The Fifty Fathoms Tourbillon 8 Jours provides a water resistance of 300m, so you can swim and of course dive with the timepiece. But it is also a masterpiece of fine complicated watchmaking, so you need to handle it with care.
A convincing aesthetic appearance
Let’s draw our attention away from the Tourbillon for a moment and look at other aesthetic highlights of the timepiece.
The glossy deep black dial distinguishes the 5025 from its 45mm siblings, which feature dials with a sunburst finish.
The indication of the power reserve is not exactly subtle, reminding me a bit of a pressure gauge, offering an optical counterweight to the Tourbillon aperture. Together with the signatures this creates a perfectly balanced dial, distinct from all other Fifty Fathoms models.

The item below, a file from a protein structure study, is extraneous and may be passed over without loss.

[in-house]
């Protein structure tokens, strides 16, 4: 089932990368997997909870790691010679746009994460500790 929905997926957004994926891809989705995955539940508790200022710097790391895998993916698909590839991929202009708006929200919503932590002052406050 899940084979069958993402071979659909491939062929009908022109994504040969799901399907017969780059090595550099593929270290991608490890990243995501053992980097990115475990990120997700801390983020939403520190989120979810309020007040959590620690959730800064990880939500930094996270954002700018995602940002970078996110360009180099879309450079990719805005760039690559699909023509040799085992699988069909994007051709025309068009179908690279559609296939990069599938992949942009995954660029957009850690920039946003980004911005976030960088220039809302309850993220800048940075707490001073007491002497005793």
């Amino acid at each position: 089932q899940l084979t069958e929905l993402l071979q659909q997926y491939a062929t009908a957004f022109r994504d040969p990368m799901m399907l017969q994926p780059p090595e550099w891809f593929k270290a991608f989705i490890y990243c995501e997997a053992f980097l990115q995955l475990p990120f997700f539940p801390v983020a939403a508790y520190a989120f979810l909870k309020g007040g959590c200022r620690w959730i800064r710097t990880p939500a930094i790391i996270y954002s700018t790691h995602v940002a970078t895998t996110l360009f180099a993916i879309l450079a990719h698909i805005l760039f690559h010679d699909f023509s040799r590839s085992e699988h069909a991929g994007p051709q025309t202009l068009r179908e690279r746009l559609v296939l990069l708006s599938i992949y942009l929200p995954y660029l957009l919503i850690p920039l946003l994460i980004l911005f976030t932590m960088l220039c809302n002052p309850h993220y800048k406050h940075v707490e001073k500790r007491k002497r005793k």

The applied arabic numerals and the hands are similar to the other 45mm Fifty Fathoms models. Personally I really like the distortion effect on the numerals created by the domed sapphire crystal, which reminds on shape of the vintage plexiglass crystals.
The beautifully rounded case and the short lugs have been highlighted in various blog posts before. However, in polished red gold those shapes appear even more sensual to me.
Reference 5025 comes with a black sailcloth strap on a heavy and beautifully designed deployant clasp. I only removed its protective stickers for a few photos, so there will be no wrist shots in this essay.